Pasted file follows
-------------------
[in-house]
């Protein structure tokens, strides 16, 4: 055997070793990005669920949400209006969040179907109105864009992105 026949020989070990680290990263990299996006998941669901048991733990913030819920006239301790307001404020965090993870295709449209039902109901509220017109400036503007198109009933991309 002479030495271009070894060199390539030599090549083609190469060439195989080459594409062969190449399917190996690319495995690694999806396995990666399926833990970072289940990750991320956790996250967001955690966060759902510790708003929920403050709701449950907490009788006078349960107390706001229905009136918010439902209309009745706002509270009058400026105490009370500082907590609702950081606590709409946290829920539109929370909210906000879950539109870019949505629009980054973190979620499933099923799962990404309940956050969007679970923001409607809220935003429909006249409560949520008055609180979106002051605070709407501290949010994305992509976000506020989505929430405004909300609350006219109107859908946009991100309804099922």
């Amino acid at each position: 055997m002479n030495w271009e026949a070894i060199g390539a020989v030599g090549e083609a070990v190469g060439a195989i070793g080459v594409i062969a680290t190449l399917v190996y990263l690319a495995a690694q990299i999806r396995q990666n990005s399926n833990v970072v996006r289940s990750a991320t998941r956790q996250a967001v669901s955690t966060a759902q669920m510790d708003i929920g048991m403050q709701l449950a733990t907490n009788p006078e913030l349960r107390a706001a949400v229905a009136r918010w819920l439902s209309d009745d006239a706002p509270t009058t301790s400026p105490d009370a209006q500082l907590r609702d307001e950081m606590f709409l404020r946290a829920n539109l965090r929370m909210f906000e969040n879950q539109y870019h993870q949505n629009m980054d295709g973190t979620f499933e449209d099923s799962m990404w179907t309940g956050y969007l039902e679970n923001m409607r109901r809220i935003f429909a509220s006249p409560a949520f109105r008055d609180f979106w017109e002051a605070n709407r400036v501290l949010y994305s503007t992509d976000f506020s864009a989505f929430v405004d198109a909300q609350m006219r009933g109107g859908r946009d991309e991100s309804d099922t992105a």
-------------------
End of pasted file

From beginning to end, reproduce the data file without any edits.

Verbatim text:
[in-house]
């Protein structure tokens, strides 16, 4: 055997070793990005669920949400209006969040179907109105864009992105 026949020989070990680290990263990299996006998941669901048991733990913030819920006239301790307001404020965090993870295709449209039902109901509220017109400036503007198109009933991309 002479030495271009070894060199390539030599090549083609190469060439195989080459594409062969190449399917190996690319495995690694999806396995990666399926833990970072289940990750991320956790996250967001955690966060759902510790708003929920403050709701449950907490009788006078349960107390706001229905009136918010439902209309009745706002509270009058400026105490009370500082907590609702950081606590709409946290829920539109929370909210906000879950539109870019949505629009980054973190979620499933099923799962990404309940956050969007679970923001409607809220935003429909006249409560949520008055609180979106002051605070709407501290949010994305992509976000506020989505929430405004909300609350006219109107859908946009991100309804099922």
């Amino acid at each position: 055997m002479n030495w271009e026949a070894i060199g390539a020989v030599g090549e083609a070990v190469g060439a195989i070793g080459v594409i062969a680290t190449l399917v190996y990263l690319a495995a690694q990299i999806r396995q990666n990005s399926n833990v970072v996006r289940s990750a991320t998941r956790q996250a967001v669901s955690t966060a759902q669920m510790d708003i929920g048991m403050q709701l449950a733990t907490n009788p006078e913030l349960r107390a706001a949400v229905a009136r918010w819920l439902s209309d009745d006239a706002p509270t009058t301790s400026p105490d009370a209006q500082l907590r609702d307001e950081m606590f709409l404020r946290a829920n539109l965090r929370m909210f906000e969040n879950q539109y870019h993870q949505n629009m980054d295709g973190t979620f499933e449209d099923s799962m990404w179907t309940g956050y969007l039902e679970n923001m409607r109901r809220i935003f429909a509220s006249p409560a949520f109105r008055d609180f979106w017109e002051a605070n709407r400036v501290l949010y994305s503007t992509d976000f506020s864009a989505f929430v405004d198109a909300q609350m006219r009933g109107g859908r946009d991309e991100s309804d099922t992105a």